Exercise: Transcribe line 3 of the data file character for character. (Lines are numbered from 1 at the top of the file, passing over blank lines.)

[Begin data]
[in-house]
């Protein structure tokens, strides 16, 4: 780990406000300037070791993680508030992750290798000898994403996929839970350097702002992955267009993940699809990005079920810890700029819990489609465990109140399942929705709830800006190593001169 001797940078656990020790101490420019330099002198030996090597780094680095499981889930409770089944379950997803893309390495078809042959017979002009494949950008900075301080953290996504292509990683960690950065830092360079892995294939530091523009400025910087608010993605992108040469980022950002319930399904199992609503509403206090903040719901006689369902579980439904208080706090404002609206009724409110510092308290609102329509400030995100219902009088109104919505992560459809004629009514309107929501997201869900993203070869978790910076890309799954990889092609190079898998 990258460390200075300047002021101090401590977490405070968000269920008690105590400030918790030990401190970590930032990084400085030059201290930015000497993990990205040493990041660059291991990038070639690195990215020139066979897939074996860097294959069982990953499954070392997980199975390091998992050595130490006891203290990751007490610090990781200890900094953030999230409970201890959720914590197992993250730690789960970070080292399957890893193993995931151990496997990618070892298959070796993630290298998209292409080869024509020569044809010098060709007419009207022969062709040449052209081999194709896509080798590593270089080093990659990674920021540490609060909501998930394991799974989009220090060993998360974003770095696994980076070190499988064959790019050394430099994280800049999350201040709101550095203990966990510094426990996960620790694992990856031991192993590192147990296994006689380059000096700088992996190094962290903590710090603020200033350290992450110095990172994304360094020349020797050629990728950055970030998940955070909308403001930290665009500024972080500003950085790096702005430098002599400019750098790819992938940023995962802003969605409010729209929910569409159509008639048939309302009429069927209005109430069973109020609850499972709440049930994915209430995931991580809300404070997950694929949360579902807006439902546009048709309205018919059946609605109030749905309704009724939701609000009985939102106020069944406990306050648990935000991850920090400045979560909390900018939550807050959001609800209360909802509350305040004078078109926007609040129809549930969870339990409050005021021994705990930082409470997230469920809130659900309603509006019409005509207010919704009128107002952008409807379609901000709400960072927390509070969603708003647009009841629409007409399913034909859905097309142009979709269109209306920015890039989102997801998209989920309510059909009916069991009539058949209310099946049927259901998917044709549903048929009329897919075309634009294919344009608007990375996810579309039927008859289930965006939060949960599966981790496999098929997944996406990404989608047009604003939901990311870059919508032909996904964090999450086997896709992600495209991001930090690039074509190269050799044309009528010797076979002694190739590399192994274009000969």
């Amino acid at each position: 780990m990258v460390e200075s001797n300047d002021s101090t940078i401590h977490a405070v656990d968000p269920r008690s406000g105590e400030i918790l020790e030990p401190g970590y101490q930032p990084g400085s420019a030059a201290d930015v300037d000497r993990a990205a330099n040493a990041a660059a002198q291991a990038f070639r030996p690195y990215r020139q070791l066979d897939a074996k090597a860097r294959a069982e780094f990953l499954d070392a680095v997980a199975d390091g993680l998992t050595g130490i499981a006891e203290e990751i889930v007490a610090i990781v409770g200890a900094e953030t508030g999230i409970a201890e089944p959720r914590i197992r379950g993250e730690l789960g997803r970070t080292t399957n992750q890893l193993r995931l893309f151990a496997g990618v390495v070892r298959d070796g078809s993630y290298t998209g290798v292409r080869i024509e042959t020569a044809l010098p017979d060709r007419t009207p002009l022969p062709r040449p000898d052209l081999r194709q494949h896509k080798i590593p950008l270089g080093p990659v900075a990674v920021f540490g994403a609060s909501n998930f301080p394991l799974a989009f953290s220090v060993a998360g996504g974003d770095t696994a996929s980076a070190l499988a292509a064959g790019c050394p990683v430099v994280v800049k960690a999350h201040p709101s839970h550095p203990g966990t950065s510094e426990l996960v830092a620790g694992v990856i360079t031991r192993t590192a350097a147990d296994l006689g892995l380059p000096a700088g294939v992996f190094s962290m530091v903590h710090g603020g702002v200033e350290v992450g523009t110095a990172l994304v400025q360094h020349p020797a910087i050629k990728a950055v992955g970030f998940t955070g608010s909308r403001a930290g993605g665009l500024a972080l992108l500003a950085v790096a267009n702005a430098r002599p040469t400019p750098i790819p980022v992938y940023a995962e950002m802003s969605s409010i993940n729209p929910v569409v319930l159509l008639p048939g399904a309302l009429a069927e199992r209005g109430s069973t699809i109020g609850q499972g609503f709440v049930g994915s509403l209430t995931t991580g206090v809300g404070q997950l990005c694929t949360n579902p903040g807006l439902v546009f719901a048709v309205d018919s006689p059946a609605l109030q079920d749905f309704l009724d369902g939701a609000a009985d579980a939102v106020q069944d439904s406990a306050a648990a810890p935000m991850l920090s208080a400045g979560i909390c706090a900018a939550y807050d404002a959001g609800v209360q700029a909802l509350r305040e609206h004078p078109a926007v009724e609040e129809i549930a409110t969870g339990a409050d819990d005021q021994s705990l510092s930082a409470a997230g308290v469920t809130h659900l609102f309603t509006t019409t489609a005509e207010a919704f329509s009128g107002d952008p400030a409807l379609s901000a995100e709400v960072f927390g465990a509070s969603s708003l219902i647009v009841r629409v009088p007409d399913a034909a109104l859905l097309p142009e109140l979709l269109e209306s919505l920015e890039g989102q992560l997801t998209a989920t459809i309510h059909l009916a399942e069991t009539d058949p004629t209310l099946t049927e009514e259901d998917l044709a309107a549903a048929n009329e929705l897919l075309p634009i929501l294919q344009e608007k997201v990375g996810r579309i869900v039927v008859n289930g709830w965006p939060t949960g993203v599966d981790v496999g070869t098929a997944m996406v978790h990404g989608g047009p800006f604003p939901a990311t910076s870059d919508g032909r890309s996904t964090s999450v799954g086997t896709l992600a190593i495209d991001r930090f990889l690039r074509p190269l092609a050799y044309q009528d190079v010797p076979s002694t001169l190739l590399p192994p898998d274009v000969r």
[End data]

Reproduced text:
């Amino acid at each position: 780990m990258v460390e200075s001797n300047d002021s101090t940078i401590h977490a405070v656990d968000p269920r008690s406000g105590e400030i918790l020790e030990p401190g970590y101490q930032p990084g400085s420019a030059a201290d930015v300037d000497r993990a990205a330099n040493a990041a660059a002198q291991a990038f070639r030996p690195y990215r020139q070791l066979d897939a074996k090597a860097r294959a069982e780094f990953l499954d070392a680095v997980a199975d390091g993680l998992t050595g130490i499981a006891e203290e990751i889930v007490a610090i990781v409770g200890a900094e953030t508030g999230i409970a201890e089944p959720r914590i197992r379950g993250e730690l789960g997803r970070t080292t399957n992750q890893l193993r995931l893309f151990a496997g990618v390495v070892r298959d070796g078809s993630y290298t998209g290798v292409r080869i024509e042959t020569a044809l010098p017979d060709r007419t009207p002009l022969p062709r040449p000898d052209l081999r194709q494949h896509k080798i590593p950008l270089g080093p990659v900075a990674v920021f540490g994403a609060s909501n998930f301080p394991l799974a989009f953290s220090v060993a998360g996504g974003d770095t696994a996929s980076a070190l499988a292509a064959g790019c050394p990683v430099v994280v800049k960690a999350h201040p709101s839970h550095p203990g966990t950065s510094e426990l996960v830092a620790g694992v990856i360079t031991r192993t590192a350097a147990d296994l006689g892995l380059p000096a700088g294939v992996f190094s962290m530091v903590h710090g603020g702002v200033e350290v992450g523009t110095a990172l994304v400025q360094h020349p020797a910087i050629k990728a950055v992955g970030f998940t955070g608010s909308r403001a930290g993605g665009l500024a972080l992108l500003a950085v790096a267009n702005a430098r002599p040469t400019p750098i790819p980022v992938y940023a995962e950002m802003s969605s409010i993940n729209p929910v569409v319930l159509l008639p048939g399904a309302l009429a069927e199992r209005g109430s069973t699809i109020g609850q499972g609503f709440v049930g994915s509403l209430t995931t991580g206090v809300g404070q997950l990005c694929t949360n579902p903040g807006l439902v546009f719901a048709v309205d018919s006689p059946a609605l109030q079920d749905f309704l009724d369902g939701a609000a009985d579980a939102v106020q069944d439904s406990a306050a648990a810890p935000m991850l920090s208080a400045g979560i909390c706090a900018a939550y807050d404002a959001g609800v209360q700029a909802l509350r305040e609206h004078p078109a926007v009724e609040e129809i549930a409110t969870g339990a409050d819990d005021q021994s705990l510092s930082a409470a997230g308290v469920t809130h659900l609102f309603t509006t019409t489609a005509e207010a919704f329509s009128g107002d952008p400030a409807l379609s901000a995100e709400v960072f927390g465990a509070s969603s708003l219902i647009v009841r629409v009088p007409d399913a034909a109104l859905l097309p142009e109140l979709l269109e209306s919505l920015e890039g989102q992560l997801t998209a989920t459809i309510h059909l009916a399942e069991t009539d058949p004629t209310l099946t049927e009514e259901d998917l044709a309107a549903a048929n009329e929705l897919l075309p634009i929501l294919q344009e608007k997201v990375g996810r579309i869900v039927v008859n289930g709830w965006p939060t949960g993203v599966d981790v496999g070869t098929a997944m996406v978790h990404g989608g047009p800006f604003p939901a990311t910076s870059d919508g032909r890309s996904t964090s999450v799954g086997t896709l992600a190593i495209d991001r930090f990889l690039r074509p190269l092609a050799y044309q009528d190079v010797p076979s002694t001169l190739l590399p192994p898998d274009v000969r």